“You don’t want to make a big deal out of it, but then again, you said something that offended me.” To rock the boat or not to rock the boat? While most parents hope that this is a choice their teenager will never have to make, it’s important to talk to our kids openly about what to do when even subtle discrimination occurs.
The kids in the SheKnows #Hatch program talked about microaggressions and how harmful they can be to young teens. All too often we hear these things, these unintended discriminations, which are just as harmful as intended discriminations and are incredibly damaging to all people. Especially young people.
Here’s what we’re talking about:
Microaggressions can be even more damaging than overt examples of bigotry, because they tend to make the recipient feel a sense of self-doubt about what they’ve experienced rather than outright anger. This can lead to feelings of isolation and contribute to poor self-image and depression.
What do these microaggressions look like? Well, true to the definition of the word, if you don’t pay attention (and teach your teen what to look for), many small yet damaging signs of discrimination are easy to miss. This is often because we have been culturally trained to ignore them. Among teens and adults alike, microaggression — or demeaning someone based on stereotype — may occur related to race, gender or sexual orientation. And these little jabs aren’t without effect: A 2015 Harvard study suggests microaggressions may be dangerous enough to shorten a life.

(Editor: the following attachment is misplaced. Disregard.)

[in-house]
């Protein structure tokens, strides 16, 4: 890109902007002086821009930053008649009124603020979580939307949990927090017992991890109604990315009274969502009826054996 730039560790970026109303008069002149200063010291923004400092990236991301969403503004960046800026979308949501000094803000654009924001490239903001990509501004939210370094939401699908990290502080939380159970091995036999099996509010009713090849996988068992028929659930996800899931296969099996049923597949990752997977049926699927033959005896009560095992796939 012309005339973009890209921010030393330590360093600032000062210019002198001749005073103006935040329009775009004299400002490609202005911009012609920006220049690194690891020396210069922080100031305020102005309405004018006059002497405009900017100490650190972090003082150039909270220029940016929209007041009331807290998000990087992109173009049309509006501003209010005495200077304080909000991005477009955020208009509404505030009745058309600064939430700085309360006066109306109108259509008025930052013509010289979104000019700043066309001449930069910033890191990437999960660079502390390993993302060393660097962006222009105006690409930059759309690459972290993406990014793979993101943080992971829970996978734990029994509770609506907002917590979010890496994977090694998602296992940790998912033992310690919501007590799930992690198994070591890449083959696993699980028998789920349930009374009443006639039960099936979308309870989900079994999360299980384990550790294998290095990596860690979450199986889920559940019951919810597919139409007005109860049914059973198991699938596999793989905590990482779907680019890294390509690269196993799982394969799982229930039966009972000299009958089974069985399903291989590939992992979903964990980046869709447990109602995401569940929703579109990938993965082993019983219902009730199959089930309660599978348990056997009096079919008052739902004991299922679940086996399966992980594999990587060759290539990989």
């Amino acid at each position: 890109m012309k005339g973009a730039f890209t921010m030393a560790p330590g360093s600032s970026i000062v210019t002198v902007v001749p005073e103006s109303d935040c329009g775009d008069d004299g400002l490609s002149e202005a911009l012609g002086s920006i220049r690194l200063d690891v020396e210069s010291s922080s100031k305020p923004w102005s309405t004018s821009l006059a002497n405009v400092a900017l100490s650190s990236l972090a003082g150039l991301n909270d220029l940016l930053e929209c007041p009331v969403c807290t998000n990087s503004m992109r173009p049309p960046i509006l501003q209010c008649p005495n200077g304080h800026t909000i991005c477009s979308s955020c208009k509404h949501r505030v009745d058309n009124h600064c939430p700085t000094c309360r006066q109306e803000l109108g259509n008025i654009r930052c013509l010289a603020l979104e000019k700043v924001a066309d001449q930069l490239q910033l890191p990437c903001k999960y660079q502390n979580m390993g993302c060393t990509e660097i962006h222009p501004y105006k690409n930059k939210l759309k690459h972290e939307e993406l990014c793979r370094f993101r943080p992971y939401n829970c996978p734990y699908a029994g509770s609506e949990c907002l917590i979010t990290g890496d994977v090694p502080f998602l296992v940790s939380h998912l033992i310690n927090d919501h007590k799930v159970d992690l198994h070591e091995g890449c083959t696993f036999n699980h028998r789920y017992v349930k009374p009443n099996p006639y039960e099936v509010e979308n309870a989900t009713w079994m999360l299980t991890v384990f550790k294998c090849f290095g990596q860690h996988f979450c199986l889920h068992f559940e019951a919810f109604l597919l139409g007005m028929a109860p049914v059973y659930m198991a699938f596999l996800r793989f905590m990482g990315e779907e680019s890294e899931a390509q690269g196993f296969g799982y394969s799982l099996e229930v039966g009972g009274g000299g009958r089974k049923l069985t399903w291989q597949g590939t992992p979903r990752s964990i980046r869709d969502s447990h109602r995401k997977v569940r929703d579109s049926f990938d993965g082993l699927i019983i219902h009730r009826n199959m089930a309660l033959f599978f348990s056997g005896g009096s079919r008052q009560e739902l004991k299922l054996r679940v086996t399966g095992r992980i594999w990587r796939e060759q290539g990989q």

Telling a teenager of another skin tone that they speak English well, feigning “colorblindness” to avoid acknowledging a teen’s race, calling a boy “gay” because he prefers to hang out with female friends, telling a girl that she doesn’t need to be good at math, criticizing a boy for having “girlie” long hair — these are all perfect examples of microaggressions that can occur at any high school in America, any day of the week.
You can help your own children understand microaggressions and how to deal with them by downloading this activity PDF here.
Updated by Bethany Ramos on 2/17/16